Has Covid Redefined The Relationship Between People And Place?
Pandemic lockdowns and working from home gave many people a different experience of where they live. Faced with the necessity of staying close to home for an extended period, people seem to have re-evaluated what ‘home’ and a sense of place mean.
Rightmove reported a 126% increase in enquiries about moves to village locations in summer 2020. While this hasn’t yet led to a mass exodus from UK cities it certainly suggests that placemaking is higher on people’s agenda.
The pandemic also highlighted the link between place and wellbeing. This will inevitably influence planning and housing development for years to come – which can only be a good thing.
There are clear challenges here for all of us involved in residential development – we can’t just build homes in ever greater quantities and call that ‘job done.’
Tenure, Diversity and Place
Vibrant communities need good infrastructure, amenities, open spaces and – crucially – diversity. Mixed tenure development is at the heart of building sustainable communities. These developments are also a highly effective way to fund the expansion of affordable and social housing.
A good example of this is a recent mixed tenure project delivered for Westminster City Council which created a high-end development of 49 apartments for sale at full market rates. The sale of these apartments funded 26 affordable flats and 2 townhouses on nearby land.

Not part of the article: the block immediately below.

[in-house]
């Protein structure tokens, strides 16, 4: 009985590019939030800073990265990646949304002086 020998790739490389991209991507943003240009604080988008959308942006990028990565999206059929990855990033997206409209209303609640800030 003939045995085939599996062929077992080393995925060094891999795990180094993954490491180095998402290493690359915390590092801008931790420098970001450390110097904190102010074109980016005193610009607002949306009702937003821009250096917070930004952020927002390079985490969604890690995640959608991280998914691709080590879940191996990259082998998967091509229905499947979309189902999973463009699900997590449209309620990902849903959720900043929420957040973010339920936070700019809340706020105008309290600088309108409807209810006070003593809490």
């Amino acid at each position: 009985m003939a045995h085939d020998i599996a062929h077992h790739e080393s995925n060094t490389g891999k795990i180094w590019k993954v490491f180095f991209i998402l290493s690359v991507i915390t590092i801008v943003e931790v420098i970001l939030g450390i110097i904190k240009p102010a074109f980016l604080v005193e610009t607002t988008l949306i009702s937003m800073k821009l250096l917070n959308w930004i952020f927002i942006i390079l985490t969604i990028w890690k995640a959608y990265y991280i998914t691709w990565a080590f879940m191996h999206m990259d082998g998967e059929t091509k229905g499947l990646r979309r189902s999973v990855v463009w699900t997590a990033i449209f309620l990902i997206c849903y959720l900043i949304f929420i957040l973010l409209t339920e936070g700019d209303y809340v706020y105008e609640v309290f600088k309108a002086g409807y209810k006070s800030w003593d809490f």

We have been working with local authorities and housing providers in this sector for nearly 30 years and an example is The Hyde Group, for whom we have delivered over 839 units across London, totalling £80m. In every development we ensure that quality standards and materials are consistently high across all tenures.
A Sustainable Future
Net zero carbon and sustainability are the other big factors shaping how we design communities. A model of large housing developments where all amenities are a car journey away doesn’t seem all that sustainable.
In fact, urban development is the most sustainable model. One answer is to make urban areas places where people want to build a life. The other is to know how to develop hard-to-access brownfield sites, which is what Osborne did in partnership with Westminster City Council.
We are moving into an era of house building where MMC delivers greater standardisation of products and processes. This makes high quality and sustainable mixed-tenure schemes even more financially viable.
For more information on how Osborne is using construction innovation to deliver greater value to affordable and mixed tenure housing programmes, contact Mike Peskin (email@example.com).